If you don't have time to make the jump, here's an excellent summary by an old friend of the blog:

Now with extra ads for Rihanna's latest! Because we all need more irony in our life. Am I being ironic or serious? I can't even tell any more. (Because the Simpsons clip isn't on Youtube any more.)

Tuesday, March 13, 2012

The Electric City, I: The First Trip

This post is not about Vienna, but Vienna could hardly not be central to it.For a young graduate student, too over-conscious of his own budget to travel elsewhere in Europe, it was a sole encounter with the built environment of a great European city, and one of his all-too-few chances to get to know a strange city by getting on public transit, riding the line until he was as lost as he could get, and then riding it back. (Spoiler alert: that graduate student was me! Had you going there for a minute, didn't I?)

I lived at a youth hostel near the Hutteldorf-Hietzing station of the U4 Unterbahn line, built on the hill above the valley that the Vienna River cuts as it winds south of the heights of the Kahlenberg towards the city whose wet ditch it fills. The estate proper was the  grounds of a bishop's palace, with an Augustinian monastery and a parochial school still near and over an old Imperial hunting reserve, and the U4 follows the course of the river and the old Linz road on its way to town. If you've taken the subway to see the   Schönbrunn Palace, you've taken the U4.

Hey, I know! Let's try not valorising the physical tells of borderline personality disorder and enable a descent into morbid substance abuse!* 

Every day that the new Staatsarchiv was open, I took the U4 to its intersection with the U3 line in the Landstrasse, one of a number of multilevel subway stations somehow existing under massive inner city buildings (in this case a rail station) in some nether realm between the properly underground and the aboveground worlds.

Which I wouldn't recognise, because in the interim they've done this on the site.  Wikipedia.
It was always a marvel to me the way that inner Vienna was linked and tunnelled and built. This is perhaps because the U4-U3 axis is a little eccentric by tourist standards. It was he Landestrasse that Metternich was looking down when he said that the Balkans ended a few blocks down, and the neighbourhood earns its reputation by virtue of being a bit of a backwater. The river meets the Danube Canal around here in (of course), marshy low-lying ground. There tends to be a bit of an off-taste in the air, the architecture is unexplaining, and looking down the shopping district, by guide recalled the Metternich comment, although different strokes for different folks, because the sight of all the Asian touristgirls just reminded me of home!  

The regular tourist gets off the U4 at Karlsplatz, and then either takes the U2 a few blocks more, or ascends to the surface, and, ignoring Karl VI's roccoco masterpiece of a commemorative cathedral, heads out along what was once the great enceinte of the fortress on the great Ringstrasse that was built on the filled-in wet ditch once fed by the Vienna River (I presume through a sluice contained within the works?) That's the way to go to see the Hofburg and its unerwhelming Roman ruins, followed by the local and federal parliament, state and popular operas; museums of art and science, and the new university buildings. It's all quite ideologically numinous, and I could make some strained point about state-building knowledge literally replacing earthwork fortifications, were it not for the fact that the ring road eventually reaches the an entire campus of the University of Vienna devoted to training civil engineers, reminding us that at the same time that the Ringstrasse was built, the Danube was being tamed. Between 1870 and 1875, a new, concrete-bound main bed, 900ft wide and 10ft deep was excavated, with a sacrificial zone 1500ft deep on the left bank for flooding, and fully 2400 acres on the right bank won for construction of a greater Vienna, much of it in the hip Thirteenth District. The point? Well, that would be fifteen hundred acres of flooding ground astride the main Berlin road. Not that the K (u.) K. Heer was planning to lose another battle in the lands between Prussia and Austria. But even so.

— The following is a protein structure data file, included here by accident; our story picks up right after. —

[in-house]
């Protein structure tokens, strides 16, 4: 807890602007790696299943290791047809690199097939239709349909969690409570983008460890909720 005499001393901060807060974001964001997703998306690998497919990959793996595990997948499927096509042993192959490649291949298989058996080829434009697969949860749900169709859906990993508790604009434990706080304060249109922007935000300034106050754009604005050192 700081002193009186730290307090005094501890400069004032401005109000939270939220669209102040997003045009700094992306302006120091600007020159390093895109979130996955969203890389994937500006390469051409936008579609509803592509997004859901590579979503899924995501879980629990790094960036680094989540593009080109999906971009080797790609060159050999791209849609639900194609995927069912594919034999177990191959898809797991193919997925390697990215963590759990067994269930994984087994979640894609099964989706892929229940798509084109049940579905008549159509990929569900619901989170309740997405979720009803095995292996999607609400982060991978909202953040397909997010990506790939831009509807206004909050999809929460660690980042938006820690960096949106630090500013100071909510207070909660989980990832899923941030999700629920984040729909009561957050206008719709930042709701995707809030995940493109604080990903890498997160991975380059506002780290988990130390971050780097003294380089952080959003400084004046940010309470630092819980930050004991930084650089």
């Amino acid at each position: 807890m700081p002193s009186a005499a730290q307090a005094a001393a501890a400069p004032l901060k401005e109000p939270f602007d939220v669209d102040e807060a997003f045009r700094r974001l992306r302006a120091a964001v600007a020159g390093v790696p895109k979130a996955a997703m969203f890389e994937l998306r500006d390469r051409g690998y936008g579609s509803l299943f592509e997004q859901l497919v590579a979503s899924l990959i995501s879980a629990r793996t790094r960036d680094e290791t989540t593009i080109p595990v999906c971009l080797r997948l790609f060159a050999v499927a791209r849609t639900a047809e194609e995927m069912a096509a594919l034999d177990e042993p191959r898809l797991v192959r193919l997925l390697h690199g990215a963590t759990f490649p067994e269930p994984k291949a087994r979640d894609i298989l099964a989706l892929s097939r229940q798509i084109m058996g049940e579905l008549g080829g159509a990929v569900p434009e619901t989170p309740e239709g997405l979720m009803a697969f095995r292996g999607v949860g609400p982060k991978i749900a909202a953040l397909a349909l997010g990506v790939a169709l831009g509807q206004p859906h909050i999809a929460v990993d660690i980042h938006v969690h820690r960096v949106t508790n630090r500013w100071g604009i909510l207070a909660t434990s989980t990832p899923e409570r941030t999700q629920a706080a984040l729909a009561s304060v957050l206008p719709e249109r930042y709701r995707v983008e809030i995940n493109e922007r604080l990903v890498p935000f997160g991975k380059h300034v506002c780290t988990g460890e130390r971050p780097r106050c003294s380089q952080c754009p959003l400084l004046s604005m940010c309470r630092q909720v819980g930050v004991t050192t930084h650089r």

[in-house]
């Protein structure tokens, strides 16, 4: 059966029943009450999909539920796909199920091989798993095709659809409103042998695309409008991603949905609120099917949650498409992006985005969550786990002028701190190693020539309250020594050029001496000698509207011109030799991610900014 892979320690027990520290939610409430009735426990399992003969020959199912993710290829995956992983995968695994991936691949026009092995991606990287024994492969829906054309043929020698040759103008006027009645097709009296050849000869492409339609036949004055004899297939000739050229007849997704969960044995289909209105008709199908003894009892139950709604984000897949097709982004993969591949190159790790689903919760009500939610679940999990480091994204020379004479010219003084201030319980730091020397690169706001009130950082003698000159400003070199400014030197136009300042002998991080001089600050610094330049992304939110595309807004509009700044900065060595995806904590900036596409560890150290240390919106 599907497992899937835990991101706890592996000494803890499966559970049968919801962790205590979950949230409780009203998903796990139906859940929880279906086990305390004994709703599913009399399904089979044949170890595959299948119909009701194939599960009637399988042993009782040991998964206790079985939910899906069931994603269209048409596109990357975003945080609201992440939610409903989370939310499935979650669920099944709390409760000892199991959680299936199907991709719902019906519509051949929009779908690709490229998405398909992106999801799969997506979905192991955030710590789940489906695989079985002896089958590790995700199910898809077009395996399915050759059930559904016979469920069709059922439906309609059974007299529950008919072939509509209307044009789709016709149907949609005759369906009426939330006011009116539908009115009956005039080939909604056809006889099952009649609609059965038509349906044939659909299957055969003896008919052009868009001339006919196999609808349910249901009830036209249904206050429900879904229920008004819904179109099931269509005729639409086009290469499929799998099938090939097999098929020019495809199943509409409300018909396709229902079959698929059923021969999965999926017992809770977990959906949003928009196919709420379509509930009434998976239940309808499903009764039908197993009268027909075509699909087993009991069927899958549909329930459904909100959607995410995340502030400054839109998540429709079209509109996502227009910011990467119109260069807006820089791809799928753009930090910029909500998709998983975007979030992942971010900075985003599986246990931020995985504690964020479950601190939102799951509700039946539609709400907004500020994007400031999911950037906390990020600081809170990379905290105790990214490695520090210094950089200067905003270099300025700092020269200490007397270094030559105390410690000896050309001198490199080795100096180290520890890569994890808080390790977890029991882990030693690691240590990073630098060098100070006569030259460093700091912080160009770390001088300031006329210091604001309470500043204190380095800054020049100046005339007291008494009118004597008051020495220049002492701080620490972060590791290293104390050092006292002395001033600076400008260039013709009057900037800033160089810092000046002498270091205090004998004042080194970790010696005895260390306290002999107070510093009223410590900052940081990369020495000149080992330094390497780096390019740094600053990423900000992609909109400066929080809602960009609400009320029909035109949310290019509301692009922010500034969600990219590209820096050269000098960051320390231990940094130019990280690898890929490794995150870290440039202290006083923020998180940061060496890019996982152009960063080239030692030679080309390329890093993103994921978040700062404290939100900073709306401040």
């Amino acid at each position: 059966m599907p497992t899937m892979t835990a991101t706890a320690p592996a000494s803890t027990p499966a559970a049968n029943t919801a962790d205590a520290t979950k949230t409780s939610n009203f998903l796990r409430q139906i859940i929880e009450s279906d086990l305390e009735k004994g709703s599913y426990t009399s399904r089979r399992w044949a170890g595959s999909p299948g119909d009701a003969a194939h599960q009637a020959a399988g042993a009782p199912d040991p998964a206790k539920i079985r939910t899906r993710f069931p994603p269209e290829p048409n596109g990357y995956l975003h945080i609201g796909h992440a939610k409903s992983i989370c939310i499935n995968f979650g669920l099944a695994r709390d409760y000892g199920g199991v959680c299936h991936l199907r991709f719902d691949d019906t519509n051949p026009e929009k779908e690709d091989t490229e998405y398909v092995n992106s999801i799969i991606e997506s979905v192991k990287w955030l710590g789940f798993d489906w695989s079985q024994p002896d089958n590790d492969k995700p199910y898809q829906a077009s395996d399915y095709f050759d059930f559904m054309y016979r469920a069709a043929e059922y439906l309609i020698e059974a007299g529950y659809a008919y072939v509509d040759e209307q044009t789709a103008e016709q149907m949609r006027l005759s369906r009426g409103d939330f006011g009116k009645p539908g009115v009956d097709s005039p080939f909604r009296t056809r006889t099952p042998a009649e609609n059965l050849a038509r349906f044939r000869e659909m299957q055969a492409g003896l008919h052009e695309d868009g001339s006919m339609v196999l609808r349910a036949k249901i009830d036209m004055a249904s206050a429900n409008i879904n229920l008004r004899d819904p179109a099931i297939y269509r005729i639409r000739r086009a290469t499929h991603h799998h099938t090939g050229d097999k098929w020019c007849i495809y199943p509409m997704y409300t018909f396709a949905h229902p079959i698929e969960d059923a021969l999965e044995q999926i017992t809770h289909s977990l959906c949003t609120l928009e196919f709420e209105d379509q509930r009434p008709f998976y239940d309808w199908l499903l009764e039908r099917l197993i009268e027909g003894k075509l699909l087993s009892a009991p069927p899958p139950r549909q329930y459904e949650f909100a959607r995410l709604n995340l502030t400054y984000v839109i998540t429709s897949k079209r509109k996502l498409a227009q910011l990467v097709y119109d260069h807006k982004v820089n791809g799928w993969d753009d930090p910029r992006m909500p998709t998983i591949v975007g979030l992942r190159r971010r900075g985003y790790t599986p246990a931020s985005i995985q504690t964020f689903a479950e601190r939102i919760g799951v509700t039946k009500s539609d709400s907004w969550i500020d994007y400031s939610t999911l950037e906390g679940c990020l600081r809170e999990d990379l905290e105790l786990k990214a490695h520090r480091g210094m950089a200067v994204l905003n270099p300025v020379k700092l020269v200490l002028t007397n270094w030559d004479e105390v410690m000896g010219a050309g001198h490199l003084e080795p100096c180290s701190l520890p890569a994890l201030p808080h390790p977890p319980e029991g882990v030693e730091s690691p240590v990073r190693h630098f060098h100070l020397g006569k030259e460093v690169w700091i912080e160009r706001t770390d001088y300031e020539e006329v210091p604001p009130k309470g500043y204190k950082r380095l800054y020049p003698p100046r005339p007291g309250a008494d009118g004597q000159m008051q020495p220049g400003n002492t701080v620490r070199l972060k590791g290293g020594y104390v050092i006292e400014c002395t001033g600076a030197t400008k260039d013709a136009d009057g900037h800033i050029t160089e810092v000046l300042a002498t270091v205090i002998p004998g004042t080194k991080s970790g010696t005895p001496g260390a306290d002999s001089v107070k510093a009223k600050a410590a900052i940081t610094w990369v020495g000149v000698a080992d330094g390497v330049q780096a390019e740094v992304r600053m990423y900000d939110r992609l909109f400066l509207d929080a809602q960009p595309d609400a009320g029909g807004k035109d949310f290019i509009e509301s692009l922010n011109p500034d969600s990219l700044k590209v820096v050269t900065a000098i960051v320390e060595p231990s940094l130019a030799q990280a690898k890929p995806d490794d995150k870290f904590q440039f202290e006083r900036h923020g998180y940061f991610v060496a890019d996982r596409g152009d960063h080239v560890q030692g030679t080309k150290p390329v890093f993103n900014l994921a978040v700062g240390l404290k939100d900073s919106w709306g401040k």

I saw a great deal of this area, thanks to setting out to find the site of Wagram without the aid of a map. I never got there, but, in the long run, I think seeing the inner suburbs and the recreational boating areas on the Danube were more inspiring. This is a tamed landscape. It's part of a change that took place in the last quarter of the Nineteenth Century that the majority of people who live in heavily built landscapes don't even realise has occurred (ask a libertarian intellectual about what happens to books in floods, if you don't believe me), and that those who don't hardly even realise needed to be done. If you do live in flooding ground, you probably think that it happens in Mississippi or Port Alice because of where they're built, and that Vienna and London were built somewhere where it just doesn't flood. It ain't true. It just looks that way because of all the concrete and iron that was buried between about 1872 and 1914.

Thursday, March 8, 2012

Dreaming of Cavalry, IV: Death Ride of the Battlecruisers

Wait. Jutland? What does a naval battle have to do with the Battle of France? Or the Somme, for that matter. And for such an anticlimactic battle on top of it? (Buffy the Vampire Slayer fan? Hopefully you won't miss the point of the reference, like these guys did.)

It gets worse, though. I've babbled about London as a fortress/electric city, about the location of RFC/RAF bases on commuter lines, about broaching and forging shells. I see a connection. Can I communicated it? Probably not. The sand bars have piled too high on the eastern shore of the North Sea, and this post will ship too much water to get across and home safe to haven.